Forging a Way Forward for Fixed-Layout Ebooks

Fixed-layout digital content has remained a stubbornly niche format in the broader ereading marketplace, and it always may. But their prevalence could soon be expanding, and according to Laura Brady, ebook production expert and Principal at Brady Type who joined Digital Book World for a live webcast yesterday, the Adobe Creative Cloud’s June update to InDesign represents a big step in that direction.

Related: Why Enhanced Ebooks Are Stuck in Neutral

“This is big. I mean really big,” Brady said, referring to the fixed-layout export feature instituted with the upgrade.

The main reason: until recently, ebook developers needed either to hand-build the HTML or use plug-ins in order to convert their work in Adobe InDesign into fixed-layout digital content. Now, the export feature creates “pixel-perfect layouts” in EPUB3 code, with the relationships between elements delineated in pixels, not percentages.

And because style sheets–central to reflowable ebook production–matter less than structure and good typography do in the new export, “even the messiest files will export well,” Brady said, “at least up to a point.”

Here are six other tips and caveats (expanding on some earlier tidbits) Brady offered for ebook designers getting acquainted with the new export:

  • Hyperlinks aren’t exporting. This is one of the biggest issues with the new feature, and it’s one Adobe engineers are working on resolving. Until they do, ebook developers will need to go into the code to manually insert links. Speaking of which…
  • “Editing the code is hard,” Brady conceded, especially for designers more familiar with InDesign than with traditional ebook production. But sometimes the trickiest challenges are best surmounted with the simplest solutions: pinpoint where in the code an issue is arising, and address it with trial and error.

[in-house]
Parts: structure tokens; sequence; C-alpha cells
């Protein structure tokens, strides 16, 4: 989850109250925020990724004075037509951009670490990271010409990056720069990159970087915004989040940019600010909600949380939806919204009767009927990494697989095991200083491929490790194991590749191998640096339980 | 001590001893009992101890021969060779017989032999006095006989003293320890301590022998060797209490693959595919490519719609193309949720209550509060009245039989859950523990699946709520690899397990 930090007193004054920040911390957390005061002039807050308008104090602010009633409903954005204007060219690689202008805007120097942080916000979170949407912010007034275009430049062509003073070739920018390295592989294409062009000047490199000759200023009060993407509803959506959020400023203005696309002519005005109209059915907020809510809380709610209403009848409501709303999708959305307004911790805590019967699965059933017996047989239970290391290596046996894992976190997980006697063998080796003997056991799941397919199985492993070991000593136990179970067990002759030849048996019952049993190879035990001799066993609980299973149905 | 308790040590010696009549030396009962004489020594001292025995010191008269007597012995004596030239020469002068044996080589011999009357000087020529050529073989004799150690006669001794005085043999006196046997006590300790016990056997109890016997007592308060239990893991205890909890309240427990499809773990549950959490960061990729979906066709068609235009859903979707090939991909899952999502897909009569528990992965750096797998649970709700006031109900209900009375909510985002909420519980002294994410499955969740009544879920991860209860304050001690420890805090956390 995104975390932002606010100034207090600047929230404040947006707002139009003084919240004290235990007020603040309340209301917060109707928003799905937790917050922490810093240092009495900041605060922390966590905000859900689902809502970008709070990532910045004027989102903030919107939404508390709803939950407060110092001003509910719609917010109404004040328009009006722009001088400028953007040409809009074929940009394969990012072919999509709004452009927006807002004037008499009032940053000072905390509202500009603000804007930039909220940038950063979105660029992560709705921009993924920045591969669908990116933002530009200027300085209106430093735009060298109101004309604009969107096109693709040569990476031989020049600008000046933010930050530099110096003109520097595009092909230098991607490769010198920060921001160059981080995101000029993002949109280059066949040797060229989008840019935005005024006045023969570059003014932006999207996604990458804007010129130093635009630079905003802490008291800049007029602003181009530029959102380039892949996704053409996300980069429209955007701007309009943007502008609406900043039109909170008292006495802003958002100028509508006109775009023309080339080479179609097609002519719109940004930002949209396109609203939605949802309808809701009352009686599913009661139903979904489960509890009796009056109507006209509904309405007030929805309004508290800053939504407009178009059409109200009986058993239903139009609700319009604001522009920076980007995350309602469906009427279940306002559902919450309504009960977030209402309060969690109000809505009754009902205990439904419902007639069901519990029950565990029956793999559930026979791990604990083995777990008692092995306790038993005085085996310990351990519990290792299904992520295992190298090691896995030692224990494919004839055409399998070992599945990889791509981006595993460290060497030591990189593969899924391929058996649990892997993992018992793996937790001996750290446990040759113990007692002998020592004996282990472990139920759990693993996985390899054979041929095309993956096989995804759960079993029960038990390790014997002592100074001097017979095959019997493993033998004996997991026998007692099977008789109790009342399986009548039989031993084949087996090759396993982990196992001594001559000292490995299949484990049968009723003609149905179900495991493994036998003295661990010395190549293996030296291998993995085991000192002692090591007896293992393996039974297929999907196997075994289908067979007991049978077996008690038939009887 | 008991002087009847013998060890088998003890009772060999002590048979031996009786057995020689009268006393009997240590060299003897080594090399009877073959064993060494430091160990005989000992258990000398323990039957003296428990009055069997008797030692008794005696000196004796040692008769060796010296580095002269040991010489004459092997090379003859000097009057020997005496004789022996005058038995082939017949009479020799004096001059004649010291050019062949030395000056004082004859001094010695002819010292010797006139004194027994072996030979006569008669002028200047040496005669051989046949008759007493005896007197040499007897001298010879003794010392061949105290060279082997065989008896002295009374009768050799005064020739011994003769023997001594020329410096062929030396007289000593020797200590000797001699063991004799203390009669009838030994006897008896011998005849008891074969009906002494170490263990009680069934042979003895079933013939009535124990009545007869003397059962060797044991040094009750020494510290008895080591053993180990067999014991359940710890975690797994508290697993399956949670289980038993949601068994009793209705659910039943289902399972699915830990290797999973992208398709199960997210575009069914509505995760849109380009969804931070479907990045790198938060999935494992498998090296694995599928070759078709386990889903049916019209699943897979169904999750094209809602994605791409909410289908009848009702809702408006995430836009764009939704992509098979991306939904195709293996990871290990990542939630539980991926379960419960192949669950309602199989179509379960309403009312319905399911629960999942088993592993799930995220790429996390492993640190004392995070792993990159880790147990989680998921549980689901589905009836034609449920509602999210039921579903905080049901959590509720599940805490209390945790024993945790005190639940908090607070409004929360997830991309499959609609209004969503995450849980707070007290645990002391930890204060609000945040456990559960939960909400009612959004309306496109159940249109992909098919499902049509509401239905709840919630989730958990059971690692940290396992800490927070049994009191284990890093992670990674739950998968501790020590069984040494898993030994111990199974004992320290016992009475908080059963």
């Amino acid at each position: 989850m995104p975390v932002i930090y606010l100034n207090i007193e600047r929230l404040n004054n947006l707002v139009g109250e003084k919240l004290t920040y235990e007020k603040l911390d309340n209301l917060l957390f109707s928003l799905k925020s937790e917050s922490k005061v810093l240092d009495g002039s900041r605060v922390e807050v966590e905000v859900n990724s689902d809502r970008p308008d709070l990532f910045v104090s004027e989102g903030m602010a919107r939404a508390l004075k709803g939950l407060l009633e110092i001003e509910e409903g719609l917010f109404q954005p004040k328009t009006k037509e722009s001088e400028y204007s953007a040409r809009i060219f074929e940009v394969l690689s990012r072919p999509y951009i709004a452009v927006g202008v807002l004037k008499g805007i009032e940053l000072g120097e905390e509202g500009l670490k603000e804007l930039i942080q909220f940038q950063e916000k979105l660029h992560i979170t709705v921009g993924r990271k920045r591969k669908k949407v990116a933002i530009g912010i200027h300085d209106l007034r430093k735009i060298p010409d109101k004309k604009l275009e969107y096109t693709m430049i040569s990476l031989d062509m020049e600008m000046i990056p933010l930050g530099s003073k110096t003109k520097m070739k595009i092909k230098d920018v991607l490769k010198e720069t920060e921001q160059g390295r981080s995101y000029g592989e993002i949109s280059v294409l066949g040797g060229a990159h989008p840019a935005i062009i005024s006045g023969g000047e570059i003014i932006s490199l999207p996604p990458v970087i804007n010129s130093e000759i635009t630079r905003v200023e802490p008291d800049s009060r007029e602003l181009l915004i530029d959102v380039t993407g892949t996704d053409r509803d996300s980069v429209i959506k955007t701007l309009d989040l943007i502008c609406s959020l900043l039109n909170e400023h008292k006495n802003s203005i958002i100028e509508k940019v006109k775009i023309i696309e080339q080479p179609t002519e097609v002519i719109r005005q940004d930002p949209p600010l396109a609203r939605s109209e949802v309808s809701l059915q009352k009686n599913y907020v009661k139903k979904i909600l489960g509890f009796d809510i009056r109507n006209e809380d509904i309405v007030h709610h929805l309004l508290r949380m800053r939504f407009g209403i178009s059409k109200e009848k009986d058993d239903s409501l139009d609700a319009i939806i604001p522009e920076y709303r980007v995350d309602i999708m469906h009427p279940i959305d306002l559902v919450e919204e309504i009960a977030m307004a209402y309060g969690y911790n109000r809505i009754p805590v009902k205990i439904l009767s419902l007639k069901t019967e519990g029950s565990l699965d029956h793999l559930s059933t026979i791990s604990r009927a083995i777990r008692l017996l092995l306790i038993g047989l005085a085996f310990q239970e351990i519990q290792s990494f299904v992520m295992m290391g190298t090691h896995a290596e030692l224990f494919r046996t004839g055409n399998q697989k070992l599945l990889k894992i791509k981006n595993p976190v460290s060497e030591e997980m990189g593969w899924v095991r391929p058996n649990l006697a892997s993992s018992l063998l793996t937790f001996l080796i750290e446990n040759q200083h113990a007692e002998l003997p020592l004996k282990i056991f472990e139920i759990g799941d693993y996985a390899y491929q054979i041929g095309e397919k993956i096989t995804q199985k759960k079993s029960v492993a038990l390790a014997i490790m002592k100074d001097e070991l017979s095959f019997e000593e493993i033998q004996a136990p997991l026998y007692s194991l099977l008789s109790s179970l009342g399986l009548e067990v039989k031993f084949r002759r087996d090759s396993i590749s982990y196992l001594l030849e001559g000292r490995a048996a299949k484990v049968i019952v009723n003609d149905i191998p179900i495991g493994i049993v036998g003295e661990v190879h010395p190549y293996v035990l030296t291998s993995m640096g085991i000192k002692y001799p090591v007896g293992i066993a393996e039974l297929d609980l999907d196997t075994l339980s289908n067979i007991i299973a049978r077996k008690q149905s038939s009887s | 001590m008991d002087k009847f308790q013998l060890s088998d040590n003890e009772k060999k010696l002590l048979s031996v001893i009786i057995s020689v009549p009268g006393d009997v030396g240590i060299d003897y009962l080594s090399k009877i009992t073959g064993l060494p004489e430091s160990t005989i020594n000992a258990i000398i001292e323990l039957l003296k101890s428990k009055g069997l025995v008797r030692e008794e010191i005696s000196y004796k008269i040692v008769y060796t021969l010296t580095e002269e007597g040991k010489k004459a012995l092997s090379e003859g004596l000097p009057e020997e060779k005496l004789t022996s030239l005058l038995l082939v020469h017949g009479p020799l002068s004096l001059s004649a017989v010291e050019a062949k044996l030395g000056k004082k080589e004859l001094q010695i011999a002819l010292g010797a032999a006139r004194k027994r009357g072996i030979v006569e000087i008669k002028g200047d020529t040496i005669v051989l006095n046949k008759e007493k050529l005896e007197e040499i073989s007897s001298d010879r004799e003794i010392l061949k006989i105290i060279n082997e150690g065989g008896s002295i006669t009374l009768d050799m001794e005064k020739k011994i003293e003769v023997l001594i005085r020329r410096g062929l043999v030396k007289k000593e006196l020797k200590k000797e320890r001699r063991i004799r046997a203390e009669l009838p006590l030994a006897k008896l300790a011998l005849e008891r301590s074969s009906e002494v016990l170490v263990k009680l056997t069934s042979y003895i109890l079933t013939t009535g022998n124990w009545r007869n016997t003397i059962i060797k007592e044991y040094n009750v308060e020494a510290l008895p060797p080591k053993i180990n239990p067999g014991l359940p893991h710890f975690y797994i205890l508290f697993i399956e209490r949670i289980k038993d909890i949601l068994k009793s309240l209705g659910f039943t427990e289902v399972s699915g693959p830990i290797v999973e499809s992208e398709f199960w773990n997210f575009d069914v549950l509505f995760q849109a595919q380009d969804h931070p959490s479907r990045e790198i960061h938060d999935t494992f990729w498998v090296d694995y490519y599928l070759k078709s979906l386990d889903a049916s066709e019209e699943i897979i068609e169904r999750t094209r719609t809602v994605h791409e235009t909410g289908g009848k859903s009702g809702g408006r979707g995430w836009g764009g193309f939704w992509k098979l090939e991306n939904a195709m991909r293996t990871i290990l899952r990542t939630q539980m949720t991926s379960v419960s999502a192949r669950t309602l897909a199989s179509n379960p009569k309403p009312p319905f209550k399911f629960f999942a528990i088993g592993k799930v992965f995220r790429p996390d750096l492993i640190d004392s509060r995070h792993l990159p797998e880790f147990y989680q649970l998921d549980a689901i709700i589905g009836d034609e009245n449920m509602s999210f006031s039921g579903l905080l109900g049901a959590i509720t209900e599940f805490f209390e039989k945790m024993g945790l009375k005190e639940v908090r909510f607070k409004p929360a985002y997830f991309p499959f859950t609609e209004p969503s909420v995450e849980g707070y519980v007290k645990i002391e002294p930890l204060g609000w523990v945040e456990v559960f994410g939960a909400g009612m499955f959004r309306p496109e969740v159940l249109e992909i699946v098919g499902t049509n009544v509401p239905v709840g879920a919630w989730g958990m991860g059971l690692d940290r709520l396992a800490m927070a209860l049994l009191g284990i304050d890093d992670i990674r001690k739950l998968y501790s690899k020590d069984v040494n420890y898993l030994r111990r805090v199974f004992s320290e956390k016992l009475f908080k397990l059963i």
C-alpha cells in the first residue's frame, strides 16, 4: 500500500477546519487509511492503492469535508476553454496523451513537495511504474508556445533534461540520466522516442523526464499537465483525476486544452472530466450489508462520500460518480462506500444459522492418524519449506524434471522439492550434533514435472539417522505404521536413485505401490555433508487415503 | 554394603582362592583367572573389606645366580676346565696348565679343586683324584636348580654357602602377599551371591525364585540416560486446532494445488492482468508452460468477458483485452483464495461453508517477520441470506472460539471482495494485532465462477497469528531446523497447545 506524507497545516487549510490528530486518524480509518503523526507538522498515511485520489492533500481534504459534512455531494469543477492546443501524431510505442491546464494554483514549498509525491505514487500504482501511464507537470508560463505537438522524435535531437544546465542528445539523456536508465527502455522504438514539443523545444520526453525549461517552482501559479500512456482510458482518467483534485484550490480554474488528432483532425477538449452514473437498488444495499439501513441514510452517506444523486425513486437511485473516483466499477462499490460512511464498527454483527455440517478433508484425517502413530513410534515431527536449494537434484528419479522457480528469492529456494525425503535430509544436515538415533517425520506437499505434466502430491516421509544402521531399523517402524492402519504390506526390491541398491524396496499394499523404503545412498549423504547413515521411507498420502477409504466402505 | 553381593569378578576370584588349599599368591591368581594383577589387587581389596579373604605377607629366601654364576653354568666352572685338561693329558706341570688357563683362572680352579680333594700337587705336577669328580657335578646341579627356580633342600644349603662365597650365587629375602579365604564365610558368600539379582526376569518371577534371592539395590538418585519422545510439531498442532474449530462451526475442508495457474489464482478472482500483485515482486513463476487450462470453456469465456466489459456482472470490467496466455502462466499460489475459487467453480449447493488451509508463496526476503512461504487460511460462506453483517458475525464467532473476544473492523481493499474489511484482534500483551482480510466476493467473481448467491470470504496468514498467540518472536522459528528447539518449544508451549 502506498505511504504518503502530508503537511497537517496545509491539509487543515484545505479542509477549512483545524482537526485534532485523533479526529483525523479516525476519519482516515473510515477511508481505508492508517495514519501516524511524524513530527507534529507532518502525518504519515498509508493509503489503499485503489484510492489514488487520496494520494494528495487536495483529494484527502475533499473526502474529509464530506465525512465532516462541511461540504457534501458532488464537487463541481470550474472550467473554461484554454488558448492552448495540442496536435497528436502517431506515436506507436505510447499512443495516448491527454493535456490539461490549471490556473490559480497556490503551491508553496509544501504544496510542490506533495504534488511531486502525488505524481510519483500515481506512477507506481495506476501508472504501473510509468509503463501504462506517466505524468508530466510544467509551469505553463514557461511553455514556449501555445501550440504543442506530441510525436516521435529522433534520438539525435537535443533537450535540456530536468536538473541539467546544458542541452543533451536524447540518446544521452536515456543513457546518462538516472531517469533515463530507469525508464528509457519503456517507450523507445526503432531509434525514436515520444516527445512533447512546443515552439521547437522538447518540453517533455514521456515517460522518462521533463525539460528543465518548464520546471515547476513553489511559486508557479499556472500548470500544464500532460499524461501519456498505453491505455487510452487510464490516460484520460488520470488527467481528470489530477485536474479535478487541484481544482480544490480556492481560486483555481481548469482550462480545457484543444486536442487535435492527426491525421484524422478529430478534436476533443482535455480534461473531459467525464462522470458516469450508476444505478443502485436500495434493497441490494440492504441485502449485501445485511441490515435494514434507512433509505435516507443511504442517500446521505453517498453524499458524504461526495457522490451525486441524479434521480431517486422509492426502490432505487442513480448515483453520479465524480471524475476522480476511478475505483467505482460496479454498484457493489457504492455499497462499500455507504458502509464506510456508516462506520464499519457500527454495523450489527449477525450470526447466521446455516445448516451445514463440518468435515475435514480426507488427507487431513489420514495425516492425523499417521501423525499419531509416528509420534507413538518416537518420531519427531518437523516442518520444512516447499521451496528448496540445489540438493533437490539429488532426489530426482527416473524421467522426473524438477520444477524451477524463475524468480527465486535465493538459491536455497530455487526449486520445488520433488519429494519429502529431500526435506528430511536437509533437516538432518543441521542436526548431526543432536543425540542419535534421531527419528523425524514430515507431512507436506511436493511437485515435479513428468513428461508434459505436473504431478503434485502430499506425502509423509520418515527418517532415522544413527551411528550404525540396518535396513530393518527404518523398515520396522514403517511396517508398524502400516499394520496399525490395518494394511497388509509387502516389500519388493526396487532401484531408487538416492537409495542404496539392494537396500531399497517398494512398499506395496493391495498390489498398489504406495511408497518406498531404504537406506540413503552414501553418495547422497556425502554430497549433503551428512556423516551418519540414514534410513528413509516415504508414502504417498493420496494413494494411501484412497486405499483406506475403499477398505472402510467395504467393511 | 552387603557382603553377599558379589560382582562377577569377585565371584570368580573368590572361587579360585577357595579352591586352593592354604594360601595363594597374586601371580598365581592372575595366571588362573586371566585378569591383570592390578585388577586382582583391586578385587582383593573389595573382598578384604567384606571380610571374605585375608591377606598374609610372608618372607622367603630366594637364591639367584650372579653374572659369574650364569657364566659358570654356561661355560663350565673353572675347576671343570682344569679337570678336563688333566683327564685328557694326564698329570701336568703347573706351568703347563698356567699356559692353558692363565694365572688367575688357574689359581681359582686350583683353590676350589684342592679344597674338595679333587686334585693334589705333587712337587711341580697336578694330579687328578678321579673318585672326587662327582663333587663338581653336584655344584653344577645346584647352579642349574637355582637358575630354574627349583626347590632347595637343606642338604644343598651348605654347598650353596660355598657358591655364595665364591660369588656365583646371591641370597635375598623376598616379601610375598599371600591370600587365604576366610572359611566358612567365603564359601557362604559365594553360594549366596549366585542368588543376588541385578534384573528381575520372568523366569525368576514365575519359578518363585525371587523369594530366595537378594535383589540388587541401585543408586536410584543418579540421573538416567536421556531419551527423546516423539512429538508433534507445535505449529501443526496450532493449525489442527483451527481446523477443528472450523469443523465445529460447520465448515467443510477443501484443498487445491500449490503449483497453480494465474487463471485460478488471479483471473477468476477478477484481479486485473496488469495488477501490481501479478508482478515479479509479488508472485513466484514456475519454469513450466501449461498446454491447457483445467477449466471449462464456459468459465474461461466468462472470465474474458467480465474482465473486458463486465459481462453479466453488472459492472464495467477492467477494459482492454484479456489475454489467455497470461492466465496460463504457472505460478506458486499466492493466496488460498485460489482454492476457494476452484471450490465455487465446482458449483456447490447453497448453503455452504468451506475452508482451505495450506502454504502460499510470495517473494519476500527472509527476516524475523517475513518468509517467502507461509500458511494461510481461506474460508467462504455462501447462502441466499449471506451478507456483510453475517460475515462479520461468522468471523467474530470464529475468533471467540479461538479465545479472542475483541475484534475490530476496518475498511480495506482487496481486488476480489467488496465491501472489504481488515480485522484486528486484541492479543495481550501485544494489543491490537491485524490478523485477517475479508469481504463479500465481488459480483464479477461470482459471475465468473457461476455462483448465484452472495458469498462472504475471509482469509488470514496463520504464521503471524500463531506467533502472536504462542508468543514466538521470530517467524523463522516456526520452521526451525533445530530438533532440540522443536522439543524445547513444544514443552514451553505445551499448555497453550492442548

• Accessibility issues need further exploring. But that should be seen as an opportunity, Brady said, not a hindrance. As one attendee pointed out on Twitter during yesterday’s webcast:

  • Understand typography limitations. Don’t use horizontal or vertical scaling. And effects like kerning and skewing won’t export from InDesign. Designers can use OpenType fonts, but certain features (alternate glyphs, small caps, fractions) aren’t supported. Mathematical elements, though, should export just fine.
  • Enhance away! Fixed-layout content needn’t be completely static by any means. You can add extra CSS that applies to the entire book, plus Javascript to enable animation and simple interactivities.
  • Testing, testing, testing. As every professional ebook developer knows, it’s crucial to test all your work on the full range of devices readers will use to access it. The spec varies among the major retailers’ formats, with Kindle’s KF8 by far the most different. Be advised, and proceed accordingly.

Ultimately and needless to say, the fate of fixed-layout digital content in the ebook market is still very much in the hands of publishers, many of whom haven’t seen great returns so far. The new export feature is likely to lower costs by making the production process easier for a wider range of designers, and the quality of the fixed-layout content it will help them create may also attract more publishers’ notice and spark more readers’ interest.

In that sense, then, the future of fixed-layout ebooks rests in developers’ hands–and is far from fixed.

4 thoughts on “Forging a Way Forward for Fixed-Layout Ebooks

  1. Michael W. Perry

    I’m absolutely delighted by the new fixed-layout features of InDesign. For ebooks that need more complex formatting (children’s, cookbooks, how-to books, academic and textbooks), it has turned the entire ebook creation process on its head.
    Until this release, the incentive for the publishers of such ebooks was to hire a third-party firm to create, at great expense, a hand-coded, fixed-format ebook. With Amazon owning about 70% of the market, its version came first and sometimes not enough money remained to create epub versions for iPads and Nooks. At no cost to itself, Amazon got an exclusive.
    That’s no longer true. Now, all the design and layout work to create a print version exports, almost perfectly, to a fixed layout epub that displays marvelously on Apple devices and, I am told, some Nooks. Publishers who use InDesign–and there are a lot of them–can with almost no effort or cost–create versions for platforms other than Amazon. Amazon has become the sticking point. Fixed layout versions of its proprietary KF8 format will be delayed and, in some cases, not created at all.